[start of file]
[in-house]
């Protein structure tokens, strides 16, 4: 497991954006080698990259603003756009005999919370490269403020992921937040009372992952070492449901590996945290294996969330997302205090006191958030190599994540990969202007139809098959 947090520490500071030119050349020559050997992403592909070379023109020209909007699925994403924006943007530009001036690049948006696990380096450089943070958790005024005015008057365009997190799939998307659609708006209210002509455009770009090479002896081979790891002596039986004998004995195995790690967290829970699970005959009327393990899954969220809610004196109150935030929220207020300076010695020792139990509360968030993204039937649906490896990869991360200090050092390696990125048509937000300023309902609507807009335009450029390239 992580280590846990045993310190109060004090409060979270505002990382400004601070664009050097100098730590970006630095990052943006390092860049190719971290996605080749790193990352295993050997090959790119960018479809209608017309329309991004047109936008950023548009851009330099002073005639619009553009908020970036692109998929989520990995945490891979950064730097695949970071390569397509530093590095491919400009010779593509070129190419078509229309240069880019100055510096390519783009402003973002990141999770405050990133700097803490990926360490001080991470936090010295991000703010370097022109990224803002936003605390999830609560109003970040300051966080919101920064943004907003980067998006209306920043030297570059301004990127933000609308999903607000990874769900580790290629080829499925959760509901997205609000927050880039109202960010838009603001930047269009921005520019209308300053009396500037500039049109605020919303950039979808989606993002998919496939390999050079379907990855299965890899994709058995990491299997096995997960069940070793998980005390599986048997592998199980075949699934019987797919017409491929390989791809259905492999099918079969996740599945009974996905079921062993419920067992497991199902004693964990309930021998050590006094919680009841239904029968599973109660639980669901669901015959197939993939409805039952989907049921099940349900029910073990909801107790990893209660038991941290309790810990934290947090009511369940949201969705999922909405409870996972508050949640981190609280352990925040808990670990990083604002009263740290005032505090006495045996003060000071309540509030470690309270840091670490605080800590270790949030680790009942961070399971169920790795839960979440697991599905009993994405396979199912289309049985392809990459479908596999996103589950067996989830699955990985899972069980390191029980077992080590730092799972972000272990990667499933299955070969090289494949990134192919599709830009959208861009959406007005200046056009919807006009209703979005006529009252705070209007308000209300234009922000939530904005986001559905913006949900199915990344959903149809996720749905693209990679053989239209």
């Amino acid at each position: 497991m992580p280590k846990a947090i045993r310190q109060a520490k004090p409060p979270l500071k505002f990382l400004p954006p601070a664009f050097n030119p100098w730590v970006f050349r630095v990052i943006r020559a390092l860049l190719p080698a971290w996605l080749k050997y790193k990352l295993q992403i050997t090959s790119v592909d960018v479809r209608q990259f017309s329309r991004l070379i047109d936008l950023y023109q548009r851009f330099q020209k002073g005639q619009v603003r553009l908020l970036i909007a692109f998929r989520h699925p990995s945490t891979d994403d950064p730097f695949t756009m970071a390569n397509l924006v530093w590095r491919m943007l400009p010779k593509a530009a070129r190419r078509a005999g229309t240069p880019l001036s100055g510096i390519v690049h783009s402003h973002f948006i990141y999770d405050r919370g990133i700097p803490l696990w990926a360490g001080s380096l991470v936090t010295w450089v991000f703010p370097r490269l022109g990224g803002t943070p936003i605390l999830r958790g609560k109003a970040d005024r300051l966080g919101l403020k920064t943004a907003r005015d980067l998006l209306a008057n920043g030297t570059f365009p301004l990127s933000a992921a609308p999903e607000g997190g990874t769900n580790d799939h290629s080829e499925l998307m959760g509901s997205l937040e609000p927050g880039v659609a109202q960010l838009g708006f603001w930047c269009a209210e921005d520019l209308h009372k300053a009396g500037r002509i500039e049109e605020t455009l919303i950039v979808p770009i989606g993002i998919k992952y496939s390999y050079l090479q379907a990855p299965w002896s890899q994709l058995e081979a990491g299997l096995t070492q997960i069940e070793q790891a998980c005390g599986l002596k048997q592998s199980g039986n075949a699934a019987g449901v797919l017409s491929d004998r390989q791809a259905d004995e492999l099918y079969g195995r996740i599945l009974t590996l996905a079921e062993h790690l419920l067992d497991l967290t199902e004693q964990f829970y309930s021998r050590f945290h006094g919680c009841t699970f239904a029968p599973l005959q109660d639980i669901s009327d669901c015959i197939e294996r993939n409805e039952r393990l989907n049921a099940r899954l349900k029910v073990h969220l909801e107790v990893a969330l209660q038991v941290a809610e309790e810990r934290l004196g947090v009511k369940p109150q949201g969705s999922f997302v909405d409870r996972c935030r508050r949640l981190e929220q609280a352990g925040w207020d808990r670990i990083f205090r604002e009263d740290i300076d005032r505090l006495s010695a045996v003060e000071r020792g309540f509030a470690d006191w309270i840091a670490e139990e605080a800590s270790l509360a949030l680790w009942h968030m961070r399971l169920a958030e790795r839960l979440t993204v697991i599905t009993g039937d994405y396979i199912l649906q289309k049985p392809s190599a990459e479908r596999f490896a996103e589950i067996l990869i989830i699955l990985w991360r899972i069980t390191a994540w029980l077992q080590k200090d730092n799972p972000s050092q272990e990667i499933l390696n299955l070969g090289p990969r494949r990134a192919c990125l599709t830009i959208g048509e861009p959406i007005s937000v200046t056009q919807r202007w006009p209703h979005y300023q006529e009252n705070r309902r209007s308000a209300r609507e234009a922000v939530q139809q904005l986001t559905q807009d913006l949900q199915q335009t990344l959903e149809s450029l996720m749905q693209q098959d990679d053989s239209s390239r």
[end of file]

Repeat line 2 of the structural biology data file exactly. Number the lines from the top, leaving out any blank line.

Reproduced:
């Protein structure tokens, strides 16, 4: 497991954006080698990259603003756009005999919370490269403020992921937040009372992952070492449901590996945290294996969330997302205090006191958030190599994540990969202007139809098959 947090520490500071030119050349020559050997992403592909070379023109020209909007699925994403924006943007530009001036690049948006696990380096450089943070958790005024005015008057365009997190799939998307659609708006209210002509455009770009090479002896081979790891002596039986004998004995195995790690967290829970699970005959009327393990899954969220809610004196109150935030929220207020300076010695020792139990509360968030993204039937649906490896990869991360200090050092390696990125048509937000300023309902609507807009335009450029390239 992580280590846990045993310190109060004090409060979270505002990382400004601070664009050097100098730590970006630095990052943006390092860049190719971290996605080749790193990352295993050997090959790119960018479809209608017309329309991004047109936008950023548009851009330099002073005639619009553009908020970036692109998929989520990995945490891979950064730097695949970071390569397509530093590095491919400009010779593509070129190419078509229309240069880019100055510096390519783009402003973002990141999770405050990133700097803490990926360490001080991470936090010295991000703010370097022109990224803002936003605390999830609560109003970040300051966080919101920064943004907003980067998006209306920043030297570059301004990127933000609308999903607000990874769900580790290629080829499925959760509901997205609000927050880039109202960010838009603001930047269009921005520019209308300053009396500037500039049109605020919303950039979808989606993002998919496939390999050079379907990855299965890899994709058995990491299997096995997960069940070793998980005390599986048997592998199980075949699934019987797919017409491929390989791809259905492999099918079969996740599945009974996905079921062993419920067992497991199902004693964990309930021998050590006094919680009841239904029968599973109660639980669901669901015959197939993939409805039952989907049921099940349900029910073990909801107790990893209660038991941290309790810990934290947090009511369940949201969705999922909405409870996972508050949640981190609280352990925040808990670990990083604002009263740290005032505090006495045996003060000071309540509030470690309270840091670490605080800590270790949030680790009942961070399971169920790795839960979440697991599905009993994405396979199912289309049985392809990459479908596999996103589950067996989830699955990985899972069980390191029980077992080590730092799972972000272990990667499933299955070969090289494949990134192919599709830009959208861009959406007005200046056009919807006009209703979005006529009252705070209007308000209300234009922000939530904005986001559905913006949900199915990344959903149809996720749905693209990679053989239209």